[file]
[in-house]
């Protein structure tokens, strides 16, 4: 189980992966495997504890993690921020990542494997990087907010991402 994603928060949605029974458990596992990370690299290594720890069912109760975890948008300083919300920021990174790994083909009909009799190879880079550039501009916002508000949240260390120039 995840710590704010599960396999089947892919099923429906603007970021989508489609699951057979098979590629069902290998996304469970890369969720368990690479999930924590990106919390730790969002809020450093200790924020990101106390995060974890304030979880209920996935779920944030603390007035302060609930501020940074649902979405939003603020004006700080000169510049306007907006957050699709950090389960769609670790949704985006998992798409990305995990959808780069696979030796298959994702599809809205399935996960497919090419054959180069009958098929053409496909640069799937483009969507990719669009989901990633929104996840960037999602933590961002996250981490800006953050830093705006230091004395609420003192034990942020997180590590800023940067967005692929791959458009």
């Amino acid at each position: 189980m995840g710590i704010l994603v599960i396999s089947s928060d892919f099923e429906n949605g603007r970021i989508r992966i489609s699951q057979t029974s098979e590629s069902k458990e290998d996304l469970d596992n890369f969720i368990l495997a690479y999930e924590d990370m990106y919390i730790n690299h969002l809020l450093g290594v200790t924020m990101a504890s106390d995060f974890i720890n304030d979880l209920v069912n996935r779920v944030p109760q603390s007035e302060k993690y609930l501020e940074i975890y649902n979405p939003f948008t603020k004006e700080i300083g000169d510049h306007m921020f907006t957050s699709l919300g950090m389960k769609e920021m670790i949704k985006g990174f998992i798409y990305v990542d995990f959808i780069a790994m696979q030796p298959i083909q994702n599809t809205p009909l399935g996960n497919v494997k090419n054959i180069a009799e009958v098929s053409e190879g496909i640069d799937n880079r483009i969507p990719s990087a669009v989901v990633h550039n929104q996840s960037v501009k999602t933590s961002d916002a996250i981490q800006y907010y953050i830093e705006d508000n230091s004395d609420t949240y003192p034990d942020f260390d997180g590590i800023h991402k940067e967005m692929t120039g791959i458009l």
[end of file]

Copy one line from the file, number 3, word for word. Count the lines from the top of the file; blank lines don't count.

């Amino acid at each position: 189980m995840g710590i704010l994603v599960i396999s089947s928060d892919f099923e429906n949605g603007r970021i989508r992966i489609s699951q057979t029974s098979e590629s069902k458990e290998d996304l469970d596992n890369f969720i368990l495997a690479y999930e924590d990370m990106y919390i730790n690299h969002l809020l450093g290594v200790t924020m990101a504890s106390d995060f974890i720890n304030d979880l209920v069912n996935r779920v944030p109760q603390s007035e302060k993690y609930l501020e940074i975890y649902n979405p939003f948008t603020k004006e700080i300083g000169d510049h306007m921020f907006t957050s699709l919300g950090m389960k769609e920021m670790i949704k985006g990174f998992i798409y990305v990542d995990f959808i780069a790994m696979q030796p298959i083909q994702n599809t809205p009909l399935g996960n497919v494997k090419n054959i180069a009799e009958v098929s053409e190879g496909i640069d799937n880079r483009i969507p990719s990087a669009v989901v990633h550039n929104q996840s960037v501009k999602t933590s961002d916002a996250i981490q800006y907010y953050i830093e705006d508000n230091s004395d609420t949240y003192p034990d942020f260390d997180g590590i800023h991402k940067e967005m692929t120039g791959i458009l």